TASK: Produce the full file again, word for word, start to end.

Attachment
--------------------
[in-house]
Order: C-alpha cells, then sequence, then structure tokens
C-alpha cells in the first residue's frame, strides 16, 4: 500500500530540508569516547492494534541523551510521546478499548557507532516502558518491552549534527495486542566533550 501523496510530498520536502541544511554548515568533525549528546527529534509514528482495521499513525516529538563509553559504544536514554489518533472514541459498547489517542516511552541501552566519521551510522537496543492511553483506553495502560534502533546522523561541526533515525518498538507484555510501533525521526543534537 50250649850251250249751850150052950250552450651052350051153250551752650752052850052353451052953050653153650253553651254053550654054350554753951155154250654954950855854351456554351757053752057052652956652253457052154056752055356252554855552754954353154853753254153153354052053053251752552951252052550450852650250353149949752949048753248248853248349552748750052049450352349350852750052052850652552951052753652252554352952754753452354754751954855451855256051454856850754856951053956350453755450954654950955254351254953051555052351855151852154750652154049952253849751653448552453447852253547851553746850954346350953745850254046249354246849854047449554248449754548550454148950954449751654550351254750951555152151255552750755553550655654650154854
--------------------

[in-house]
Order: C-alpha cells, then sequence, then structure tokens
C-alpha cells in the first residue's frame, strides 16, 4: 500500500530540508569516547492494534541523551510521546478499548557507532516502558518491552549534527495486542566533550 501523496510530498520536502541544511554548515568533525549528546527529534509514528482495521499513525516529538563509553559504544536514554489518533472514541459498547489517542516511552541501552566519521551510522537496543492511553483506553495502560534502533546522523561541526533515525518498538507484555510501533525521526543534537 50250649850251250249751850150052950250552450651052350051153250551752650752052850052353451052953050653153650253553651254053550654054350554753951155154250654954950855854351456554351757053752057052652956652253457052154056752055356252554855552754954353154853753254153153354052053053251752552951252052550450852650250353149949752949048753248248853248349552748750052049450352349350852750052052850652552951052753652252554352952754753452354754751954855451855256051454856850754856951053956350453755450954654950955254351254953051555052351855151852154750652154049952253849751653448552453447852253547851553746850954346350953745850254046249354246849854047449554248449754548550454148950954449751654550351254750951555152151255552750755553550655654650154854